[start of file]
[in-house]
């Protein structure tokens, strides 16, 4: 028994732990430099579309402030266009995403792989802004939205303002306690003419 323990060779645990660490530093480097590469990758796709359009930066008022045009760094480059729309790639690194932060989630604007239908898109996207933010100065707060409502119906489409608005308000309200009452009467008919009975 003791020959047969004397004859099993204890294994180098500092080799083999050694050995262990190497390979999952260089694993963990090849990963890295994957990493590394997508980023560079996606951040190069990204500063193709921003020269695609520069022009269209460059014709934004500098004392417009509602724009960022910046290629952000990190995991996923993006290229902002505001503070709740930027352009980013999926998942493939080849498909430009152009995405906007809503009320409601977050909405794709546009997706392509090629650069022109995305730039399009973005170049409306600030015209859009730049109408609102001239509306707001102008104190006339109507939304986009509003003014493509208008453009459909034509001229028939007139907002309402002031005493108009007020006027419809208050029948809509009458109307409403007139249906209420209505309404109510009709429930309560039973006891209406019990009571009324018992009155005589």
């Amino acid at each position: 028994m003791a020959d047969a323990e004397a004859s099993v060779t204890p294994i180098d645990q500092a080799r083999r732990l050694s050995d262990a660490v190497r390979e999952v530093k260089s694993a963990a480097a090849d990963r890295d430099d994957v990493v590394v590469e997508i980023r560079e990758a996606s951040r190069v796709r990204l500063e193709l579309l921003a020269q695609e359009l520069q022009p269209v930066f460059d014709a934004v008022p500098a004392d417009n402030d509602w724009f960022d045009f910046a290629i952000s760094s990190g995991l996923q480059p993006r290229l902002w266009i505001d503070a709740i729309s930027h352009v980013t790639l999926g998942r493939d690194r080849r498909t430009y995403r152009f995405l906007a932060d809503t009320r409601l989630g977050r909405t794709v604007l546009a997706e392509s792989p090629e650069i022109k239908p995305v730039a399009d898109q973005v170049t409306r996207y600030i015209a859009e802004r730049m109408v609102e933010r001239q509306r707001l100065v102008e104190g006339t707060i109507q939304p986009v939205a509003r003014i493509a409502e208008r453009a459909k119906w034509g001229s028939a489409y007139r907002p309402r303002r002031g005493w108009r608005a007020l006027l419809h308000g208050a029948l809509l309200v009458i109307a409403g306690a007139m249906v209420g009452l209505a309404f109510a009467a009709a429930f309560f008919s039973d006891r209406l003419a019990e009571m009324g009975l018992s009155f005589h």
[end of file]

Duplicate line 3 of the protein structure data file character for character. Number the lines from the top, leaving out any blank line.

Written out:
């Amino acid at each position: 028994m003791a020959d047969a323990e004397a004859s099993v060779t204890p294994i180098d645990q500092a080799r083999r732990l050694s050995d262990a660490v190497r390979e999952v530093k260089s694993a963990a480097a090849d990963r890295d430099d994957v990493v590394v590469e997508i980023r560079e990758a996606s951040r190069v796709r990204l500063e193709l579309l921003a020269q695609e359009l520069q022009p269209v930066f460059d014709a934004v008022p500098a004392d417009n402030d509602w724009f960022d045009f910046a290629i952000s760094s990190g995991l996923q480059p993006r290229l902002w266009i505001d503070a709740i729309s930027h352009v980013t790639l999926g998942r493939d690194r080849r498909t430009y995403r152009f995405l906007a932060d809503t009320r409601l989630g977050r909405t794709v604007l546009a997706e392509s792989p090629e650069i022109k239908p995305v730039a399009d898109q973005v170049t409306r996207y600030i015209a859009e802004r730049m109408v609102e933010r001239q509306r707001l100065v102008e104190g006339t707060i109507q939304p986009v939205a509003r003014i493509a409502e208008r453009a459909k119906w034509g001229s028939a489409y007139r907002p309402r303002r002031g005493w108009r608005a007020l006027l419809h308000g208050a029948l809509l309200v009458i109307a409403g306690a007139m249906v209420g009452l209505a309404f109510a009467a009709a429930f309560f008919s039973d006891r209406l003419a019990e009571m009324g009975l018992s009155f005589h």